The League provided testimony in opposition to HB 4148, a bill that directs the Dept. of State Lands, in consultation with State Dept of Fish and Wildlife, to establish a new salmon credit program to encourage voluntary restoration of salmonid habitat and allow persons to meet compensatory mitigation obligations. The bill did not move out of committee, but the Committee Chair Rep. Marsh asked Reps. Helm and Brock Smith to create a Work Group around the bill, although the charge of any Work Group is unclear.

We have an on-going drought throughout Oregon and League members may want to check the U.S. Drought Monitor, a map that is updated every Thursday.

Visit the Harmful Algae Bloom website or call the Oregon Public Health Division toll-free information line at 877-290-6767 to learn if an advisory has been issued or lifted for a specific water body. We have also seen beach closures, many of which may be related to failing septic systems along the coast. We are hopeful that there might be additional money in the end-of- session budget bill to continue collaborative work on this public health issue.

Wildfire (James Cannon & Peggy Lynch)

The Dept. of Forestry Emergency Fire Cost Committee will meet virtually Tuesday, March 8, at 10 a.m. To join the virtual meeting, please use the agenda Zoom information. To provide public comment, contact Chrystal Bader at 503-945-7220. With the cost of fighting fires each season increasing, a new strategy for funding firefighting that not only includes fairness among the various interests but also assures that the General Funds provided to the department for their other missions are not jeopardized. Besides increased costs, there is an issue of cash flow since monies from other sources, including the federal government, often take up to 2 years to be received. That means that the agency needs to borrow monies to cover accounts payable to contract firefighters and equipment until accounts-receivable payments come in.

The House Committee on Environment and Natural Resources and the Senate Committee on Natural Resources and Wildfire Recovery each held Informational Meetings this week to hear updates on the implementation of last session’s SB 762. Both presentations were made by the newly appointed Wildfire Programs Director in the Governor’s Office, Doug Grafe. The updates noted that the average annual acreage burned in Oregon has doubled each decade from the 169,000 acres burned in a typical year in the 1990s to the more than one million acres burned in 2020 Fire suppression costs rose from $17 million average annual cost in the 2000s to $85 million in the 2010s. Total damage from fires is estimated to be 10 times the cost of suppression. The state is moving to disperse the $195 million fire recovery program authorized by last year’s SB762 to 11 designated state agencies: $107 million for readiness and response; $60 million for fire adapted communities; and $28 million for resilient landscapes.

The House Special Committee on Wildfire Recovery held an Informational Meeting on Feb 21 to hear an Update on the Joint Federal/State Emergency Management Wildfire Recovery Progress. The Oregon Office of Emergency Management and the U.S. FEMA jointly presented the update. They cited a variety of programs currently dispersing hundreds of millions of state and federal monies to fire victims and communities in fire-impacted regions. Even so, they predicted full recovery will take at least 12 years to complete. Rep. Marsh, representing several fire-impacted regions, was clearly upset with the presentation, noting that real life experiences of fire survivors on the ground are at odds with the glowing report from government agencies. She warned that federal and state expenditures do not necessarily indicate adequate relief for impacted people.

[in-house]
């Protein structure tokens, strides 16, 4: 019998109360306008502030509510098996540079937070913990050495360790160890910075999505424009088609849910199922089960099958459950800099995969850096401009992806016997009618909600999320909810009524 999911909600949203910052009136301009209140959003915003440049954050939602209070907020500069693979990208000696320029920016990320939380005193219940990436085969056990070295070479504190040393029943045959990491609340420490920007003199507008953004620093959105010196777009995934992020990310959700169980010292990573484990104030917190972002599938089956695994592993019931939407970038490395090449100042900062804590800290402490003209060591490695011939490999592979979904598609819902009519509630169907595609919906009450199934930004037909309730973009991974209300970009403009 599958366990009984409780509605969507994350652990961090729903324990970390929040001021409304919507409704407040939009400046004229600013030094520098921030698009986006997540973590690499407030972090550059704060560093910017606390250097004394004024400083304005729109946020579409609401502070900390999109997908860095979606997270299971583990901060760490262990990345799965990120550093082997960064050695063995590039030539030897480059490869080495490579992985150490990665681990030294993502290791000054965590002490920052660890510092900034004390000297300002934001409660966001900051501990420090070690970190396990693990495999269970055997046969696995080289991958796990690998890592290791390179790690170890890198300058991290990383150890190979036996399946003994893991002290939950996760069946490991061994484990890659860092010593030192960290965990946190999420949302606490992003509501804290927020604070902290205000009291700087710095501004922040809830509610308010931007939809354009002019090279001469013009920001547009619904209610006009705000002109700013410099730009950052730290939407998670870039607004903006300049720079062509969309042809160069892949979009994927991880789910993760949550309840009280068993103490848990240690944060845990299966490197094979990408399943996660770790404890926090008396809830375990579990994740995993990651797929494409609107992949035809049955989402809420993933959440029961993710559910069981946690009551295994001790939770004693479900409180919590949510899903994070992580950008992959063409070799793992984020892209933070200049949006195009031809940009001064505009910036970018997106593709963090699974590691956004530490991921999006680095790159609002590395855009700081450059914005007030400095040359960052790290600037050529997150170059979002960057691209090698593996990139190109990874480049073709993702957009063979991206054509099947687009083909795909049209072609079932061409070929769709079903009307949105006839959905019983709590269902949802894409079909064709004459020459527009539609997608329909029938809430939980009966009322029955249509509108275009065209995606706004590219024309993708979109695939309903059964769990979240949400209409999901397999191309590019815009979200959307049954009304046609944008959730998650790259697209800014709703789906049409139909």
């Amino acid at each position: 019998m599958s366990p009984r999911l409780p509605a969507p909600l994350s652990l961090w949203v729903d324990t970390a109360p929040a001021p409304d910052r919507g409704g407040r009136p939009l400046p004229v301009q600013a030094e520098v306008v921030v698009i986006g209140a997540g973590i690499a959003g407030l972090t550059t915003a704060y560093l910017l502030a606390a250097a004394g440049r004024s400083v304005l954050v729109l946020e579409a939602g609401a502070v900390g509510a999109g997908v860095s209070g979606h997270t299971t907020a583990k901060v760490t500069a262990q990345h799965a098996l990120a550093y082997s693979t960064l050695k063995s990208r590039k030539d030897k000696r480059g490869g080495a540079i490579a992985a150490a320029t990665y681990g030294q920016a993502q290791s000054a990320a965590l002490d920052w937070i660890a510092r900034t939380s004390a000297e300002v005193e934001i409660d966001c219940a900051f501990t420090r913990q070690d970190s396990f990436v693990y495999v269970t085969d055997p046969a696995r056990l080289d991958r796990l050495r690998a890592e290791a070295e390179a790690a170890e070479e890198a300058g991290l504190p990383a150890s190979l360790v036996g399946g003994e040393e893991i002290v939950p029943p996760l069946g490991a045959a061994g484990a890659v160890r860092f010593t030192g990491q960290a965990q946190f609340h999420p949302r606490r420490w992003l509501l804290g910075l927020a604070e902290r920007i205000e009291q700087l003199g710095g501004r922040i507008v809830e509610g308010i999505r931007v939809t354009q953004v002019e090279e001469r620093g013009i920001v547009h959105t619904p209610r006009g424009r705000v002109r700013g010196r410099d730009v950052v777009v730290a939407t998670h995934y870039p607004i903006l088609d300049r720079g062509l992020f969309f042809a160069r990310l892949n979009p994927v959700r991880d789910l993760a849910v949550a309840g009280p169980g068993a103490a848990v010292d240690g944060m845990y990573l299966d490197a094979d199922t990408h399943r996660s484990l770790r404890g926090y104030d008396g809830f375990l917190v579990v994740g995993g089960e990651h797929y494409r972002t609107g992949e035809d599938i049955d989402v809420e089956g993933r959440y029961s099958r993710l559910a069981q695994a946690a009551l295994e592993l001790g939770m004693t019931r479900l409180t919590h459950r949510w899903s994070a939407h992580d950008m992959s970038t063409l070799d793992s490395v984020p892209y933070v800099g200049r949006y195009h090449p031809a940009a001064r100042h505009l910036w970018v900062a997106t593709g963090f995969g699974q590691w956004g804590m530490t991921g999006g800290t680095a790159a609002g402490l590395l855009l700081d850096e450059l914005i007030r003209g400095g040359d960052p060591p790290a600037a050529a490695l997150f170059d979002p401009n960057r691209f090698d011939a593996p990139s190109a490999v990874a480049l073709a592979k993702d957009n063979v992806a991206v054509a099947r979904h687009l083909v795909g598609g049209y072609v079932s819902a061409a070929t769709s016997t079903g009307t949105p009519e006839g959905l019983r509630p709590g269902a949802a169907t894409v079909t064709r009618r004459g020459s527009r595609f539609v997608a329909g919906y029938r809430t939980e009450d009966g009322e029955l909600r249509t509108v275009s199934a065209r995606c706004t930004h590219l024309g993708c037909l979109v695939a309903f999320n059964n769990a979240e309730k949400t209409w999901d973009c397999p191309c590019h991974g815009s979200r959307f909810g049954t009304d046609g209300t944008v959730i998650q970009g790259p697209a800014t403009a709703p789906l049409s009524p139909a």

The House Committee on Revenue held a Public Hearing for HB 1582 A on Feb. 22. This bill authorizes rural fire protection districts to annex lands within 7 miles of fire stations. These annexed lands will then be subject to annual assessments for fire protection services. Roughly a dozen people testified on this bill, slightly more than half in support. Several legislators and district fire chiefs cited the need to close a loophole that allows some property owners to receive fire protection without paying for it in support of the bill. Testifiers from county governments, the Oregon Farm Bureau and the Oregon Small Woodland Owners Association (OSWA) opposed the bill on the grounds that it represents an illegal new tax on rural people who cannot afford it. Representatives Marsh and Reschke urged a search for alternative legislation to achieve the desired results without resorting to forced annexations.

The Oregon Dept. of Forestry (ODF) is completing the Rules Advisory Committee (RAC) work to implement one section of SB 762 (2021). They provide a website with meeting materials and are close to providing a Draft set of rules to the Board of Forestry. The Board of Forestry is to approve the Draft so the rules can be published by the Secretary of State bulletin by April 1. Public hearings are scheduled for April 19-21 and the Board has a target date of June 8 to adopt the final rules—just before the June 30 deadline for adoption of the wildland urban interface (WUI) criteria, risk classifications, and map for WUI boundaries.

There are a number of agencies involved with implementation of SB 762 including the Dept. of Land Conservation and Development. DLCD has created its own website on Wildfire Adapted Communities.

VOLUNTEERS NEEDED: Above you can see the names of League volunteers who covered one or more issues. Volunteers are needed to participate in rulemaking to implement the bills passed in the 2021 session and that may pass in 2022. If not actually serving on a rules advisory committee (RAC), you could simply monitor and report back on their work. Natural Resource Agency Boards and Commissions meet regularly and need monitoring. If any area of natural resources is of interest to you, please contact Peggy Lynch, Natural Resources Coordinator, at peggylynchor@gmail.com. Training will be offered.